It is likely that few of us knew Brandy Prince. I first encountered her name when a friend forwarded a news article to me.
Who was Brandy Prince and why should someone speak for her? Brandy was a 56-year-old retired civil servant; a former resident of San Francisco and air traffic controller with the Federal Aviation Administration; a wife living in New Bern, N.C.; and the victim of a danger which daily threatens the safety and welfare of all blind and visually impaired people no matter where they may live.
On the afternoon of April 14, Brandy Prince was walking, white cane in hand, on the shoulder of a New Bern street when a Craven County Area Transit System van pulled out of a driveway, striking and critically injuring her. She died the next day in a regional trauma center.
In addition to the tragic loss of life, why is this incident important to us? The answer is both simple and complex. Brandy Prince was a visually impaired pedestrian; she represents every person who is blind or visually impaired. She, as so many of us do daily, was exercising her right to walk the streets of her home city in safety and security. She reportedly was on the correct side of the street, facing oncoming traffic. She had no reason to expect a vehicle not on the street to pose a threat to her presence as a pedestrian.
Who is responsible for Brandy Prince's death? The van driver was charged with misdemeanor death by motor vehicle, an offense punishable by not more than 120 days in jail or possibly probation. But what about us, the public, the citizens for whom the streets are intended? Do we not bear a liability, albeit indirectly? True, we advocate for pedestrian rights and pedestrian safety. We call for better signage, more adequate signals, expanded driver education. But is this enough?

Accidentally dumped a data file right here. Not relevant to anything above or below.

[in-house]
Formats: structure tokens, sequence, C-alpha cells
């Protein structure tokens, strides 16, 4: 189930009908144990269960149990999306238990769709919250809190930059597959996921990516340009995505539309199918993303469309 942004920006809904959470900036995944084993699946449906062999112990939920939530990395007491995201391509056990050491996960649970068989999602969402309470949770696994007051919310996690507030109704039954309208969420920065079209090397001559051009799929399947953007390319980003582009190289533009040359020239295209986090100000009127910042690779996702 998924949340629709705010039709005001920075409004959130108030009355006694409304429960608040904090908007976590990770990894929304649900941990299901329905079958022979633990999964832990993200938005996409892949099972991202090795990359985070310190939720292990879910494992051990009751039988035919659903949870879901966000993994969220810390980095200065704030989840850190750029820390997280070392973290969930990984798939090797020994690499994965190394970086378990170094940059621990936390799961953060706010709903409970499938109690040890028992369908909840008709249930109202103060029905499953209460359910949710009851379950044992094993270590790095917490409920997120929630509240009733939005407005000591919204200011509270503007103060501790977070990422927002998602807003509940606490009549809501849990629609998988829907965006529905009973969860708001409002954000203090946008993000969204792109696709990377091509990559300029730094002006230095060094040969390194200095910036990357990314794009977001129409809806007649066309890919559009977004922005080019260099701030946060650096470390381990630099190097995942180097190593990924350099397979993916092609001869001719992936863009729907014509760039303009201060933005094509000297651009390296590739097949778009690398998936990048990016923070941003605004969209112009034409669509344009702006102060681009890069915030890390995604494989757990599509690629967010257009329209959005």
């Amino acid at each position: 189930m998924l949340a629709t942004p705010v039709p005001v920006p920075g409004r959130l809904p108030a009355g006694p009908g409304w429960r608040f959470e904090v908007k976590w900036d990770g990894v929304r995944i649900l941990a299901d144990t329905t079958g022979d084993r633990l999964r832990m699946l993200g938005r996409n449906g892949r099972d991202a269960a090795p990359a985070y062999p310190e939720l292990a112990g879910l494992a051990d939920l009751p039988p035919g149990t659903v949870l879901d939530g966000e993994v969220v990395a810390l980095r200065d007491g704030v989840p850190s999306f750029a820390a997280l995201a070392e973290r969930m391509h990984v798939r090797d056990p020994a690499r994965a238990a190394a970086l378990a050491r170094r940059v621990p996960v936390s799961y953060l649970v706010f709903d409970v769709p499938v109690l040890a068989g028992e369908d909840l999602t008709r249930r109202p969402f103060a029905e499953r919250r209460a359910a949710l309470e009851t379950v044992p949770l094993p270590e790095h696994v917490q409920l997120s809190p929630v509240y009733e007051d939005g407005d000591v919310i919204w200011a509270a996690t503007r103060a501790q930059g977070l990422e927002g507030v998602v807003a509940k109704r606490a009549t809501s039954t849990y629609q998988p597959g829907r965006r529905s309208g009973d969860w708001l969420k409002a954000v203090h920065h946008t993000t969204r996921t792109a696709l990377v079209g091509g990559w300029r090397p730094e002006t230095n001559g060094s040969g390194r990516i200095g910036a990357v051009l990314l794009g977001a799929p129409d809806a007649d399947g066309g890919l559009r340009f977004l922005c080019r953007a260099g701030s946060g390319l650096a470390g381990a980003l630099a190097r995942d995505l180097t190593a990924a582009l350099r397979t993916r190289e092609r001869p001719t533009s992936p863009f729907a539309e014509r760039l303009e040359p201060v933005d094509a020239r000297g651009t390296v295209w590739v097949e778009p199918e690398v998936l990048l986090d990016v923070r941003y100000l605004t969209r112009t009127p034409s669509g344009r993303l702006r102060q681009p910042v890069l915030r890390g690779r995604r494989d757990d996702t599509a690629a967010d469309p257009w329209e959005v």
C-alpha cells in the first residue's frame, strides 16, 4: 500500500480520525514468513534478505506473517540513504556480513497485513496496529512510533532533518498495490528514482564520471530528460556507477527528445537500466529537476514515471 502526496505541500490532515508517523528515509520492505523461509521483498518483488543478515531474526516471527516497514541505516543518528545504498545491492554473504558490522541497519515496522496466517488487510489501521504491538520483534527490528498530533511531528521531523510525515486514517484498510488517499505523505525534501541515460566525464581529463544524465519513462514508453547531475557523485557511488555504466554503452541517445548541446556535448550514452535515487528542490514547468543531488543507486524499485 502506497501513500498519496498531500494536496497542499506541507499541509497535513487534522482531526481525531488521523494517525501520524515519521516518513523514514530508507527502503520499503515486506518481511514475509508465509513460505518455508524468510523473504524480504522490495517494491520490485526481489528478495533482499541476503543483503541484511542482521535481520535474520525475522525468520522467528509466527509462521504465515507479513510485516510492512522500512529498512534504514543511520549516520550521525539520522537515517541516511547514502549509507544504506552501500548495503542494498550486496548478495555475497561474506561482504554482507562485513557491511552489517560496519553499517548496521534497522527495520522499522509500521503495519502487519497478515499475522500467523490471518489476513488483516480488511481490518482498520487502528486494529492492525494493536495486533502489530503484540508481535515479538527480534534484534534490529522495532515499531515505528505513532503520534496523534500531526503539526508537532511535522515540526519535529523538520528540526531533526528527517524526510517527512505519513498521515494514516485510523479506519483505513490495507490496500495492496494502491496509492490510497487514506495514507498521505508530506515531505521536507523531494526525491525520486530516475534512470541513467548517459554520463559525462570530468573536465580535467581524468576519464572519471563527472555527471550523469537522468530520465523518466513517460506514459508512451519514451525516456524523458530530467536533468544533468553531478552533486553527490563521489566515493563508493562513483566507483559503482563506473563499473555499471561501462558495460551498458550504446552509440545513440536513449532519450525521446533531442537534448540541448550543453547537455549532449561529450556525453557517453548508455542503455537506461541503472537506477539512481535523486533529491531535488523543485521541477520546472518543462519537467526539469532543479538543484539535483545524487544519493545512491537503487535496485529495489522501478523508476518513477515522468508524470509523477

How often have we confronted local, state and national leaders and, face- to-face without equivocation, demanded not only new safety features and stronger laws but also consistent enforcement of existing traffic laws? Have we recognized that we desperately need a partnership, a coalition of laws, technology, education and enforcement which, taken together, constitute the framework of pedestrian safety? Do we understand that the catalyst, the spark, the key to effective and consistent pedestrian safety is enforcement? Without enforcement, the best laws, the most sophisticated technology and the broadest education are fated to fall short of the mark.
We neither want nor need more Brandy Princes losing their lives needlessly to carelessness and indifference. Her untimely death and its attendant circumstances speak loudly and clearly to each of us. They challenge us to pursue a proactive crusade for pedestrian safety in our villages, towns and cities; no excuses accepted.
Who then will speak for Brandy Prince? There is only one answer: We must speak for her and act for her. To do less is to fail Brandy, ourselves and the welfare of all pedestrians, of all people who exercise their rights to walk the streets in safety and security.
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